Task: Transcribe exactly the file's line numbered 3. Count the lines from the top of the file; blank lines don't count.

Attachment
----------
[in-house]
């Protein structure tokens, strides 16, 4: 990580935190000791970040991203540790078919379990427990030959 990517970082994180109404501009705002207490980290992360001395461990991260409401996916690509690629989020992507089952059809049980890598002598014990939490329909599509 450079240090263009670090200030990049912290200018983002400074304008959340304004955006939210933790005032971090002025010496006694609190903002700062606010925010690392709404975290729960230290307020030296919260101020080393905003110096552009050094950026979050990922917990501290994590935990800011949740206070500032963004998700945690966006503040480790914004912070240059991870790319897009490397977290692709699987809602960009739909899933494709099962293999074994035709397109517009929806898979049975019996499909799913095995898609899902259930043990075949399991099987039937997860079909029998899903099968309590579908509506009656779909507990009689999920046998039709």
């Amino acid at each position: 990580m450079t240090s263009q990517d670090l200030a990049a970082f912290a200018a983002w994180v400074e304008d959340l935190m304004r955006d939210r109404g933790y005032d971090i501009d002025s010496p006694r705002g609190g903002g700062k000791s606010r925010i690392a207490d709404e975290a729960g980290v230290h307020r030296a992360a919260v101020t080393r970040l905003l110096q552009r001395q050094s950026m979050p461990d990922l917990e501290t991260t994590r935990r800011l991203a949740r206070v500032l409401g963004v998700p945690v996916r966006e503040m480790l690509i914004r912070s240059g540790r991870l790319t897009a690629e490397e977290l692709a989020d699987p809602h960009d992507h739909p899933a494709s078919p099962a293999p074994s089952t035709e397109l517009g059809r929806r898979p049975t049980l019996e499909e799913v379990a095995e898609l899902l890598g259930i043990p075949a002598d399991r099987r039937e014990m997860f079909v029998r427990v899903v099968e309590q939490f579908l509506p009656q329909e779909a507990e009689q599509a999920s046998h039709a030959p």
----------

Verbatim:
């Amino acid at each position: 990580m450079t240090s263009q990517d670090l200030a990049a970082f912290a200018a983002w994180v400074e304008d959340l935190m304004r955006d939210r109404g933790y005032d971090i501009d002025s010496p006694r705002g609190g903002g700062k000791s606010r925010i690392a207490d709404e975290a729960g980290v230290h307020r030296a992360a919260v101020t080393r970040l905003l110096q552009r001395q050094s950026m979050p461990d990922l917990e501290t991260t994590r935990r800011l991203a949740r206070v500032l409401g963004v998700p945690v996916r966006e503040m480790l690509i914004r912070s240059g540790r991870l790319t897009a690629e490397e977290l692709a989020d699987p809602h960009d992507h739909p899933a494709s078919p099962a293999p074994s089952t035709e397109l517009g059809r929806r898979p049975t049980l019996e499909e799913v379990a095995e898609l899902l890598g259930i043990p075949a002598d399991r099987r039937e014990m997860f079909v029998r427990v899903v099968e309590q939490f579908l509506p009656q329909e779909a507990e009689q599509a999920s046998h039709a030959p």